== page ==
A new survey looking at social mobility claims that young people who can’t rely on financial support from their parents are finding it increasingly difficult to work in the arts.
The Panic! survey was commissioned by Create in association with Goldsmiths, University of London, University of Sheffield and LSE as part of the project, Panic! What Happened to Social Mobility in the Arts?
Following an open call in September, 2539 people working in the cultural industries contributed to the survey, with all core sectors represented.
Commenting on the survey, a statement from Create said: “The findings provide hard evidence for the common impression that the arts sector is a closed shop where most people are middle class.
“It also makes revealing discoveries about how gender and ethnicity can affect a career in the arts and how higher wage earners view the sector in comparison to lower wage earners.”
Key findings of the survey include:
• Those that earn over £50,000 p/a are most likely to believe that they got there through hard work, talent and ambition; those earning under £5000 are most likely to believe that it’s not about what you know but who you know.
• 88% of respondents working in the cultural industries have worked for free at some point.
• 32% of women are likely have done unpaid internships; the figure is 23% for men.
• Men working in the cultural industries on average earn 32% more than women.
• 38% of respondents working in the cultural industries do not have a contract.
• 30% of BAME (Black, Asian and minority ethnic) people think ethnicity is very important to getting ahead; only 10% of white people believe ethnicity is very important to their chances of getting ahead.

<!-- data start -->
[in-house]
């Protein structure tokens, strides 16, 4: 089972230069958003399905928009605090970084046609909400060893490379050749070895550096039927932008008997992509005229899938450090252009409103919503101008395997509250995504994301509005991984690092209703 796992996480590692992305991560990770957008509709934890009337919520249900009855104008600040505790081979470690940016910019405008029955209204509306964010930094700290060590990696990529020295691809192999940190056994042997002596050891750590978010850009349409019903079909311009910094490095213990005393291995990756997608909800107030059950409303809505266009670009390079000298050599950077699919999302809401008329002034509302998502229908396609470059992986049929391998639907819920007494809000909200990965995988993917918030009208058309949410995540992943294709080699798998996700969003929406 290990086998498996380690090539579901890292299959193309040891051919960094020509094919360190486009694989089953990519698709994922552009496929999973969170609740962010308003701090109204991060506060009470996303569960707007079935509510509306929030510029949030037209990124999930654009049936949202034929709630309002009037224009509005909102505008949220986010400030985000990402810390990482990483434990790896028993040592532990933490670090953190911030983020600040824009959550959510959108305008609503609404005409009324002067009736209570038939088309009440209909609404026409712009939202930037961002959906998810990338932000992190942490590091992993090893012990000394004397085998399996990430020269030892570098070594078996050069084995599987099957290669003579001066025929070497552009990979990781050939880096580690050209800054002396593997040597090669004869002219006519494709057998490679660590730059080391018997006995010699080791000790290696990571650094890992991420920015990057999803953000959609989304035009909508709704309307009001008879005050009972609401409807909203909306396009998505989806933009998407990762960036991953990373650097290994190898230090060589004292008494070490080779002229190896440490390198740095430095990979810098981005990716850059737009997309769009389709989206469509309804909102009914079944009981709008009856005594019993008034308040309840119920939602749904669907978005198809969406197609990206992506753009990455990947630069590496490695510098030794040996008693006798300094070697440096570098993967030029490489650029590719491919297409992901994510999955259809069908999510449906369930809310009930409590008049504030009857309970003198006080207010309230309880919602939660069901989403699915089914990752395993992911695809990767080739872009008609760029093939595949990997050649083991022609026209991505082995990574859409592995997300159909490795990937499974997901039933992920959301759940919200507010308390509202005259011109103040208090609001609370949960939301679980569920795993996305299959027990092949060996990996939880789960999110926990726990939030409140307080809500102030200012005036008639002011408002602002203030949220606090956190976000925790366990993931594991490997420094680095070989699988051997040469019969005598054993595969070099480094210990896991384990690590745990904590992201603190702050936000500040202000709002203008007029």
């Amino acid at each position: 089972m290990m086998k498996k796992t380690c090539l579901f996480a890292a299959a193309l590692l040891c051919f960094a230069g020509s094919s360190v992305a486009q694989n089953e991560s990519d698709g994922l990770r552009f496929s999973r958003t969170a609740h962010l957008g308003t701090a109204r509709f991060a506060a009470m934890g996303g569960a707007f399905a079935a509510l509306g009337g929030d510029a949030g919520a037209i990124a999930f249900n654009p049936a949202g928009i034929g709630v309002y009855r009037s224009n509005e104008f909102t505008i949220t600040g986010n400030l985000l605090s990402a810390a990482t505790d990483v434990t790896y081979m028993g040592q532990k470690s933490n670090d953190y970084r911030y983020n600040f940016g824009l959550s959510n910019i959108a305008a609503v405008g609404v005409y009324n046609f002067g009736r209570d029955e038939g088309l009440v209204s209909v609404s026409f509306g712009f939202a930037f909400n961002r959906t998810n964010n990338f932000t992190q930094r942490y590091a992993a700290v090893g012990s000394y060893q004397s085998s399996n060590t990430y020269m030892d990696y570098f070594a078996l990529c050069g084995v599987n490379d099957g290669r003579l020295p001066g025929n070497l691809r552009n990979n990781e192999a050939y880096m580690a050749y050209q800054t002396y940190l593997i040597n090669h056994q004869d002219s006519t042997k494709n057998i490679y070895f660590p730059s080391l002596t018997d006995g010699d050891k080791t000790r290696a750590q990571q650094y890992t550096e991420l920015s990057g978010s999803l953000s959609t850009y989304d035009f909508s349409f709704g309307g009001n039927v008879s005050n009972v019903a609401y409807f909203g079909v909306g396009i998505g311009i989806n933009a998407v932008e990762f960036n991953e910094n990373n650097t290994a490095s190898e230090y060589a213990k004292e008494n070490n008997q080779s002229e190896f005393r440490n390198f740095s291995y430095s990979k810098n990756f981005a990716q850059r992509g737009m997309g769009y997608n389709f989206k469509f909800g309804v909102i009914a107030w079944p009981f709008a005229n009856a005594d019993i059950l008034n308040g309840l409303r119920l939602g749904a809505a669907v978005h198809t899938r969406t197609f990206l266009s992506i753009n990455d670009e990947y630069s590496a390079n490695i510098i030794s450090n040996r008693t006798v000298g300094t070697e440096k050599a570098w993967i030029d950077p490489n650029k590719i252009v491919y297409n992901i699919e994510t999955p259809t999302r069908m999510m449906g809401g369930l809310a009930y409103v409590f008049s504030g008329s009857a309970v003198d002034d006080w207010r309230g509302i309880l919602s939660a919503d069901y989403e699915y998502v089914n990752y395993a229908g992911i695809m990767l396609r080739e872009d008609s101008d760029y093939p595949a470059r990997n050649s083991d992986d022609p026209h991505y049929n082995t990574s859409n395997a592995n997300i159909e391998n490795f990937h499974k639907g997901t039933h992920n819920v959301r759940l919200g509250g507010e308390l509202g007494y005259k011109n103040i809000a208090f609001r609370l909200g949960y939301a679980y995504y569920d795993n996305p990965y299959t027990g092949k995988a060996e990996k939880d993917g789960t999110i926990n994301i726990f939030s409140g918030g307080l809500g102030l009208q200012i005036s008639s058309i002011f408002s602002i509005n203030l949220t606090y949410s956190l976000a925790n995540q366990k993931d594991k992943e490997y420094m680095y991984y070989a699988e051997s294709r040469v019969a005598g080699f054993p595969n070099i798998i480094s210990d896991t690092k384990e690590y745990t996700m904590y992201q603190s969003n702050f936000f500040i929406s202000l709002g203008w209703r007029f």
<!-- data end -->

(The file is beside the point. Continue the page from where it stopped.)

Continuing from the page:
Create state that visual arts was one of the best represented categories in the survey, along with museums, galleries and libraries and also performance and music.
The organisation adds: “Although the survey found significant discrepancies in the way people working in the arts view the sector, it showed overwhelmingly that the arts can be a precarious industry where support structures from families are essential to allowing those working in the industry to succeed.”
On 26 November, Create launches its 10-day festival of music, film and debate dedicated to exploring issues around social mobility in the arts, supported by a visual campaign directed by Peter Saville (pictured top).
The festival will reflect on the findings of the survey and explore the role of government, cultural institutions and businesses in addressing the issues raised.
Panic! What Happened to Social Mobility in the Arts, 26 November – 5 December 2015. www.createlondon.org/panic
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